US, Britain urge cooperation on cyber threats

June 4, 2011 by Philip Lim

The United States and Britain called Saturday for international cooperation against threats to cyber security following a fresh spate of attacks on government and corporate targets.

US Defense Secretary Robert Gates and British Defence Secretary Liam Fox underscored the urgency of the problem at an Asia-Pacific security forum in Singapore also attended by their Chinese counterpart Liang Guanglie.

China denies being the source of attacks on US security systems and the two western officials deliberately avoided singling out Beijing.

Liang is scheduled to address the Singapore conference on Sunday.

Gates said "we take the very seriously and we see it from a variety of sources, not just one or another country."

Fox said London will host an international conference on the "war of the invisible enemy" later this year.

"The effect on the economies of this region of a well-planned and well-resourced cyber attack on transnational commercial networks and institutions would be catastrophic, and would impact on us all," he said.

"Cyber attacks are already happening in large numbers and on a regular basis ... which is why we want to convene a proper international conference to see how we can deal with it."

The London talks will include discussions on a potential legal framework, Fox said.

Just days before the Singapore forum, Internet giant said a cyber spying campaign originating in China had targeted Gmail accounts of senior US officials, military personnel, journalists and Chinese political activists.

China said Thursday it was "unacceptable" to blame it for the incidents.

Gates said "serious international tensions" could be avoided if there were rules "that let people know what kinds of acts are acceptable, what kinds of acts are not, and what kinds of acts may in fact be an act of war."

"There is no question that our defence systems are under attack all the time, fairly routinely in fact, and we've taken a number of steps to try and protect ourselves," he added.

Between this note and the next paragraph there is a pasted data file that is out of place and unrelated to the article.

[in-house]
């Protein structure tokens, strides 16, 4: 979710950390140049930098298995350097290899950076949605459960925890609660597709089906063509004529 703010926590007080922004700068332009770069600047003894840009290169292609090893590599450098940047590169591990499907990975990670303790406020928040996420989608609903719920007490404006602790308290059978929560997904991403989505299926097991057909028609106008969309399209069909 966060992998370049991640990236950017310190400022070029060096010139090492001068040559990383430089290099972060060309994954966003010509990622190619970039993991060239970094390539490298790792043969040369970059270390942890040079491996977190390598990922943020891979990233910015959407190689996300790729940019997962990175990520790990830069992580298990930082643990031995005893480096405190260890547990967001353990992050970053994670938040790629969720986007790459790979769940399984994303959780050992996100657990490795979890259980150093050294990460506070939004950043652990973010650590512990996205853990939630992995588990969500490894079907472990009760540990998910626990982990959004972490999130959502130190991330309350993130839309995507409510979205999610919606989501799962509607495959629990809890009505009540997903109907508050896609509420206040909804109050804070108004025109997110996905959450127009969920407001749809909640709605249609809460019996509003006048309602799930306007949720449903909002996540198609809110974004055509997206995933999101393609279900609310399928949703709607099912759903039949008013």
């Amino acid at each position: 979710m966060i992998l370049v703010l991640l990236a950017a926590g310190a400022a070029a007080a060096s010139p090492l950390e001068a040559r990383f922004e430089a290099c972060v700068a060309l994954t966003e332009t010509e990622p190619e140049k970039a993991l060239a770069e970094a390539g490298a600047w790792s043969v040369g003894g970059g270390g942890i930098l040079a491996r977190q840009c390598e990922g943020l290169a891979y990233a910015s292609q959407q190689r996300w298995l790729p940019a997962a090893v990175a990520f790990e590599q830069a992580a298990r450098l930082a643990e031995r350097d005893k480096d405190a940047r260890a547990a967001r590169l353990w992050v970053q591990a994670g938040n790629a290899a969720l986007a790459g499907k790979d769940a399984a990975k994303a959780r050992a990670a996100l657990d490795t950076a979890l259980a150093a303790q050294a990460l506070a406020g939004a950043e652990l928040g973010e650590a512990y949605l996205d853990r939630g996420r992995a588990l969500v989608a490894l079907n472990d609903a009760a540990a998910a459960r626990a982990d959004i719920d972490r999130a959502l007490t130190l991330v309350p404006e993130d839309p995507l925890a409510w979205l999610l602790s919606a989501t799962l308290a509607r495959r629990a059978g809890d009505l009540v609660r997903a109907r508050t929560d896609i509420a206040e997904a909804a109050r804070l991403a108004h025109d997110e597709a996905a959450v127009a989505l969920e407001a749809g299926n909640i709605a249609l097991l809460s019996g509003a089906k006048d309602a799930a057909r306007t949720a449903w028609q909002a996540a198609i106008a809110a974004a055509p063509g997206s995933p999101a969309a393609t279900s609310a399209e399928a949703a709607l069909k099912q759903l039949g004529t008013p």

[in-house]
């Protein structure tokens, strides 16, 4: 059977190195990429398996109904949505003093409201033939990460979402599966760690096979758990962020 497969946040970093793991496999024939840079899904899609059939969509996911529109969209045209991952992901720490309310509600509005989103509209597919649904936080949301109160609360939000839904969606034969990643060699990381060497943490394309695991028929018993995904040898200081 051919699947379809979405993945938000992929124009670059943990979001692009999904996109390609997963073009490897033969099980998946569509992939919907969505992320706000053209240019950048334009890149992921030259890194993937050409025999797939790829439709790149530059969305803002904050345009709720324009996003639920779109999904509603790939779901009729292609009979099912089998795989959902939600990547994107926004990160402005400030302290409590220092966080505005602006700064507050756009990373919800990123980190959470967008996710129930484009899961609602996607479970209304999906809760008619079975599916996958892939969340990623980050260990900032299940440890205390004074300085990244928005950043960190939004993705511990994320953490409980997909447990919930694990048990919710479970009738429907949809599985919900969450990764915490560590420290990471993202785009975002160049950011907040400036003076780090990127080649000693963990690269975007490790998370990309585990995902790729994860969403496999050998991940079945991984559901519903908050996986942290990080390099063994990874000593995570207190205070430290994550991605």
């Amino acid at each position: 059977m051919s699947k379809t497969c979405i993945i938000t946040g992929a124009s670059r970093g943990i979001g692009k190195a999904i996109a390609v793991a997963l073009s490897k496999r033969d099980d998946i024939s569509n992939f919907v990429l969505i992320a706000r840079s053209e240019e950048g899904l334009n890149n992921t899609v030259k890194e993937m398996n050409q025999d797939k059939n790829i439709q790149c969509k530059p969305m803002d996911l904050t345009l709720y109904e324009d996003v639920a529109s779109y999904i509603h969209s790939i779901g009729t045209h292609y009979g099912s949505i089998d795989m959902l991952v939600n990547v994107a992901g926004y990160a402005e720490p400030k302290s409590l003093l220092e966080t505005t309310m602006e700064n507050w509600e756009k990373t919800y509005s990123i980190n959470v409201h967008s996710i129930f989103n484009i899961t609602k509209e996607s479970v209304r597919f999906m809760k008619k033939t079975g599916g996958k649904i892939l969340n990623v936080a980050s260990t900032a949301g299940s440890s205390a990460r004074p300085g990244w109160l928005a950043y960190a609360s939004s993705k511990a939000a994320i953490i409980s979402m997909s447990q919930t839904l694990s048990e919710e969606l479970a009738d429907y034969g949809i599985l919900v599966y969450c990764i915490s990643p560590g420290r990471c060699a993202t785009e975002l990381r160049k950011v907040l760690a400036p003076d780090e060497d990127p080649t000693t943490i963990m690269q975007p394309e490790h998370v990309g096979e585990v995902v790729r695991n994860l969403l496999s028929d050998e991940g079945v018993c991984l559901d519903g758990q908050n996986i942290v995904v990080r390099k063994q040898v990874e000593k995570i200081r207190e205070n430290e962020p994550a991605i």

On the sidelines of the conference, US aerospace giant Boeing said it was also under "continuous" but there had been no breach of its databases.

The admission by Dennis Muilenburg, chief executive of Boeing Defense, Space and Security, comes as Japanese electronics giant Sony reels from a series of attacks on its networks.

"I think all countries should see the cyber threat as a potential problem for them," Gates said.

"I think that one of the things that would be beneficial would be for there to be a more open dialogue among countries about cyber (threats) and establishing some rules of the road," he said.

Gates said this would help achieve a "clearer understanding of the left and right lanes, if you will, so that somebody doesn't inadvertently or intentionally begin something that escalates and gets out of control."

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not rated yet Jun 04, 2011
Interesting that the US is calling for this kind of action. It could come back to bite them, considering they are probably the primary source of international governmental hacking attacks. Stuxnet, anyone?
not rated yet Jun 04, 2011
At the end of the day, malware like Stuxnet can not be addressed by any single nation, even the US. The next Stuxnet may not be written by a nation state. It may get written by radical political or religious parties of one sort or another.

The targets of a future Stuxnet could be the very infrastructure of the world's economy. This is no laughing matter.
not rated yet Jun 05, 2011
I agree this is no laughing matter, but unfortunately a large destructive attack is what it'll take before the world acts firmly and as one against these threats. Then the worst thing will come from this, extreme regulation, making the internet no different than any other method of communication... controlled by both the very wealthy and governments!

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